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Welcome | Zubeida Jaffer
Healing our wounds through story-telling PDF Print E-mail
The keynote address delivered on November 27, 2015, at the Vodacom Journalism Awards 2015, Johannesburg
By Zubeida Jaffer
 
All the finalists in this room here tonight are winners. You have come from all over the country and viagra next day uk have already made your mark. Before the final selections are announced, I want to congratulate all of you. For our profession to grow, we need a percentage of the journalist corps to strive for excellence in order to pull the rest forward.  Some social scientists argue that you need as little as ten percent of a group to push beyond their limits to influence a broader group and effect change. Others say 25 percent. 
 
Whatever the percentages are, we know that it does not require many people in any institution to continue to break ceilings that curb progress.   Many of you in this room, including the Judges of these awards, the Vodacom Executives and the Finalists in this competition are together engaged in pushing the boundaries to ensure higher levels of excellence.
 
The steady improvement of skill is one of the most urgent and pressing problems facing our country. If each of us commit to improve our skills every year, the country in itself will move up a notch in having citizens who are more able and capable of executing their tasks efficiently and effectively.
 
We do however need clear direction, clear leadership, a clear commitment to such a path and a determination to stay the course.
 
Illustrated in this room tonight is such clarity of purpose and superactive levitra I wish to commend all of you. Thank you.
 
Countries that succeed are those who build credible institutions and have skilled people. Several of our institutions such as the Ombudsman’s office are under severe economic pressure.  Time does not allow me tonight to dwell on this challenge. Instead I want to share my thoughts on healing through storytelling.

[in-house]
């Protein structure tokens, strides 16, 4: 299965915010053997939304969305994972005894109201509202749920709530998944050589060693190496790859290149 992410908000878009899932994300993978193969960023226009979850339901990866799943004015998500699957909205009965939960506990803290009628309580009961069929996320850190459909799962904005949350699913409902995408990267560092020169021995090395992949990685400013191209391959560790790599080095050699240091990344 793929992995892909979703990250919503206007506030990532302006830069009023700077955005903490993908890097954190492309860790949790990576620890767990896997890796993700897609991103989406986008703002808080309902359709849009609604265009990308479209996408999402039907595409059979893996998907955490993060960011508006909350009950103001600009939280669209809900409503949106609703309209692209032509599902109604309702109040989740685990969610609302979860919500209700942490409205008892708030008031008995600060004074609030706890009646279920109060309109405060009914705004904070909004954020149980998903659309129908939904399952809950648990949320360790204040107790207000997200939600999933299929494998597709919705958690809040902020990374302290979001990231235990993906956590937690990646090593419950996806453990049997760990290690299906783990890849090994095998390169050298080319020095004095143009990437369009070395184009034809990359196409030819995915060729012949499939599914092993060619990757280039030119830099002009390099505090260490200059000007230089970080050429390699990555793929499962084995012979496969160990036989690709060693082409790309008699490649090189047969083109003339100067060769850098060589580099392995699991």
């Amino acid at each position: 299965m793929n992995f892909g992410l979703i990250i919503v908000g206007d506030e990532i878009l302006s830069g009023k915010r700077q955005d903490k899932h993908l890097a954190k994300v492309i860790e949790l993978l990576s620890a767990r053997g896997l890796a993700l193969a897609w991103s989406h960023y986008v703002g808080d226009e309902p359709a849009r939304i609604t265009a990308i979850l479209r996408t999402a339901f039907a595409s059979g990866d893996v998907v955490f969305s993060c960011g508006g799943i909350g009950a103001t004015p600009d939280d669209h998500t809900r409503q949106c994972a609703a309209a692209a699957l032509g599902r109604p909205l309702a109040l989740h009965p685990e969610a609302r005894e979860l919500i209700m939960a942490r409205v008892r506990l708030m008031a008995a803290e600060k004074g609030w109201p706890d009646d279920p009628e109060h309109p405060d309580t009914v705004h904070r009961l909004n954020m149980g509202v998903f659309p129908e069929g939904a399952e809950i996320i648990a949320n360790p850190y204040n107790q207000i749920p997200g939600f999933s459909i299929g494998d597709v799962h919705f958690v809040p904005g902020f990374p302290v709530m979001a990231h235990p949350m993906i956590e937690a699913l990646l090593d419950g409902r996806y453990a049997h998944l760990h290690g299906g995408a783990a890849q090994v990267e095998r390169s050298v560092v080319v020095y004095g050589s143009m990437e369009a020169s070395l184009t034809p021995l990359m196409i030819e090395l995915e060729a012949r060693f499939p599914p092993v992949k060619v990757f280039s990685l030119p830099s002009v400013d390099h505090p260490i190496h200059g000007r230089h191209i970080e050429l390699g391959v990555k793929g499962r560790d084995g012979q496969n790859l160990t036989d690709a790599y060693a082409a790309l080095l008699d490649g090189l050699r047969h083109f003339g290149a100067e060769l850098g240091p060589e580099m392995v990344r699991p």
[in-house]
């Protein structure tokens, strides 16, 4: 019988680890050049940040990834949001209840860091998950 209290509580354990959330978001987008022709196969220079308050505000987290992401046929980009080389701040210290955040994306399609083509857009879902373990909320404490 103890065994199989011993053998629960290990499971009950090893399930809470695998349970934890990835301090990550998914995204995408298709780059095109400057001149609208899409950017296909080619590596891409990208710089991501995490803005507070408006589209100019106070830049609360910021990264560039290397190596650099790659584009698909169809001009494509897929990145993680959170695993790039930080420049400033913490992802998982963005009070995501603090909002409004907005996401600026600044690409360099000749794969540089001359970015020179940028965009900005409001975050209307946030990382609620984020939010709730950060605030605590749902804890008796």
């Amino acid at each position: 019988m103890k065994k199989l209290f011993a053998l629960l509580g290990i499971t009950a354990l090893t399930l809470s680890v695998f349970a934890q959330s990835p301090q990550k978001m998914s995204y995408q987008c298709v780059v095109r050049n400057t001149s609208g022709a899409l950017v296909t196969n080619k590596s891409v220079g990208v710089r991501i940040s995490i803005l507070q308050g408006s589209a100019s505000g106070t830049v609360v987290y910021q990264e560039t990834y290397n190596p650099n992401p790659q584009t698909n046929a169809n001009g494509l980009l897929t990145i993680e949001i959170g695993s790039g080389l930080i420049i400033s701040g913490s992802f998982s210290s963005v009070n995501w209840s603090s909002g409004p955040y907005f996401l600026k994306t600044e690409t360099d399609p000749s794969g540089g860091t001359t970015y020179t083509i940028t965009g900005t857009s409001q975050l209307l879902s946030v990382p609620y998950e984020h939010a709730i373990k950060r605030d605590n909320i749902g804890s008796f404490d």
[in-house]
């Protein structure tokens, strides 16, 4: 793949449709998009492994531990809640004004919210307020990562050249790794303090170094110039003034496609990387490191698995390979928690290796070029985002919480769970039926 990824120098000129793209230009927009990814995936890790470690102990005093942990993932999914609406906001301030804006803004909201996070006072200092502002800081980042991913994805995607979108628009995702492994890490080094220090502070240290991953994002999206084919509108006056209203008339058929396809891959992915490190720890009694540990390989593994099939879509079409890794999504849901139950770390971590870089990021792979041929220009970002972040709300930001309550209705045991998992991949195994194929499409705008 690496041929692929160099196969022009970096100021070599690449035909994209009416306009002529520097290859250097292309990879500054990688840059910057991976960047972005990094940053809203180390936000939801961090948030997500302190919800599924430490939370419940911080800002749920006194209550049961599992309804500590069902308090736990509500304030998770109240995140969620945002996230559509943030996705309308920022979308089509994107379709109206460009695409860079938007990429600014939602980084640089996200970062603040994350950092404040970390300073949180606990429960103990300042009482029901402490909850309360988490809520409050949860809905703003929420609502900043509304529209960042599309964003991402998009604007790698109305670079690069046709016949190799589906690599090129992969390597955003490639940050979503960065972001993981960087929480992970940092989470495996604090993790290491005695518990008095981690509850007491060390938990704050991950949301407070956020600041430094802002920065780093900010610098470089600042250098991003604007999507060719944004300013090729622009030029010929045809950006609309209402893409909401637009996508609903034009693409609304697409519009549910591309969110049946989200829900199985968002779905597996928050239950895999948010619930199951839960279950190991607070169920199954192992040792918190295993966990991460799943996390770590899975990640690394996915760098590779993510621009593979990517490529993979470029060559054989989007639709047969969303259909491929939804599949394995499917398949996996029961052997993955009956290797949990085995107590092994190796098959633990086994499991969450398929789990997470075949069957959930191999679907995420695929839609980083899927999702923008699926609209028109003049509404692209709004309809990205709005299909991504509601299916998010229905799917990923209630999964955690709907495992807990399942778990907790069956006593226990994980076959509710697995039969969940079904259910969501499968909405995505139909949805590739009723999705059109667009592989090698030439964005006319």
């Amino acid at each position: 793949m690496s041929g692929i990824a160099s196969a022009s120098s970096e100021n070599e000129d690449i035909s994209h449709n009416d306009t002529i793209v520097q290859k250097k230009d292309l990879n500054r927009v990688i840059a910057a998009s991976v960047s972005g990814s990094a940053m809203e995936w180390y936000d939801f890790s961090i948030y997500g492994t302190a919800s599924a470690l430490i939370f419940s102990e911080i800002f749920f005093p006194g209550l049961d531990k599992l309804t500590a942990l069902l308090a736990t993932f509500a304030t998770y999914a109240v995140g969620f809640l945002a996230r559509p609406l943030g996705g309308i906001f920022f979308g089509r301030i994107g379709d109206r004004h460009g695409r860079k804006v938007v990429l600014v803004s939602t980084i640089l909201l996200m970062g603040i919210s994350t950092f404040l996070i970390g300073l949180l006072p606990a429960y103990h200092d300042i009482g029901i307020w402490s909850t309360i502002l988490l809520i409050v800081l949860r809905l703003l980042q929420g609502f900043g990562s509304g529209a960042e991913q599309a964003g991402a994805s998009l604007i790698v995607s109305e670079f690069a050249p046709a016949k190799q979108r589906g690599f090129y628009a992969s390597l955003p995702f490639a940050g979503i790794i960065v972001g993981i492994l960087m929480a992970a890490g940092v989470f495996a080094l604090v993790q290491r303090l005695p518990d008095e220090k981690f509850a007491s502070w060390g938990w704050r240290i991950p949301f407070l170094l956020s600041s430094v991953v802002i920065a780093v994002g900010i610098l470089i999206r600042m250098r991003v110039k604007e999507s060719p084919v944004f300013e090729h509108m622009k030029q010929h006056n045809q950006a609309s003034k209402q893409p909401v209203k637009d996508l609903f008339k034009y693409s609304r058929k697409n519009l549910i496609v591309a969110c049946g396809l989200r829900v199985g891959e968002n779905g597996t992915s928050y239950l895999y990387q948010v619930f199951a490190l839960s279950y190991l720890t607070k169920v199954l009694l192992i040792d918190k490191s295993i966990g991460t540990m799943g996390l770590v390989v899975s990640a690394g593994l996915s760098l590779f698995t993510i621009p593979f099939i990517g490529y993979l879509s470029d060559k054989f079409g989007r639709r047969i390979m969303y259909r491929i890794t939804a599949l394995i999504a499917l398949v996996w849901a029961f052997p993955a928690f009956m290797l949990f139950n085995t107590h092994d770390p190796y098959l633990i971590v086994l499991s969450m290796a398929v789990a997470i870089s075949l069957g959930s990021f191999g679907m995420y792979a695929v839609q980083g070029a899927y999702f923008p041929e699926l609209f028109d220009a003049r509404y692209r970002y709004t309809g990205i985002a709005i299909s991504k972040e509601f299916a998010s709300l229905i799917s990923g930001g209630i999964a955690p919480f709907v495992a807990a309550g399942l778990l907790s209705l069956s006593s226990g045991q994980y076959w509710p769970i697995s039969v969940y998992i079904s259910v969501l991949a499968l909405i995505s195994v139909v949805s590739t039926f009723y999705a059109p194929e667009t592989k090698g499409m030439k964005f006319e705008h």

The more developed our skills are the more we can use our knowledge to weave our stories to craft narratives that are genuine and touches the hearts of our people. 
 
We have to ask ourselves the question whether we are doing enough to develop and retain skills in this sector?
Does the media industry create conditions to support their most valuable assets or do they work them to the bone and then spit them out? 
How is it possible that a company can retrench its workers, cut back on tea and coffee for their staff at the same time when its CEO walks off with millions? 
The time has come to keep a tight watch on inequality and unfairness at all our media companies. 
 
All of you have to organize yourselves and wow it's great buy pharmaceutical viagra make sure that you are placed on a path that will grow your skill so that you can be masters of your craft. We cannot be working ourselves silly for the purpose of profits to be repatriated to other countries or for the benefit of a few individuals. In the end, we are the storytellers of our country. We help shape the context of joy and sorrow of all our people. We interpret events to millions who rely on us to make sense of their shattering experiences.  We record events that will eventually be the foundations of our historical records. We must assert our right to fulfill our role with dignity and on our own terms.
 
And we must strive to reproduce our knowledge so that all South Africans can be fully informed. I have spent the last two and a half years going through journalistic records stretching from 1870 to 1939. If it were not for Sol Plaatje and his contemporaries, I would not have been able to piece together the life story of Charlotte Mannya Maxeke, our first black female graduate. They were the pioneers of journalism in South Africa and their reports in newspapers such as Abantu Batho and Umteteli Wa Bantu left behind the detail of significant events at that time.
 
It was a painful process piecing together Charlotte’s life because I could not interview any of her contemporaries. They, like her, were all passed on.
So I had to rely on the written reports and pharmacy selling viagra in israel poetry of that time.
 
Charlotte was born in 1871 and died in 1939 at the start of the Second World War. She obtained her degree 114 years ago, in 1901. I hope her story will help us understand the historical context within which the major dramas at our universities unfolded this year.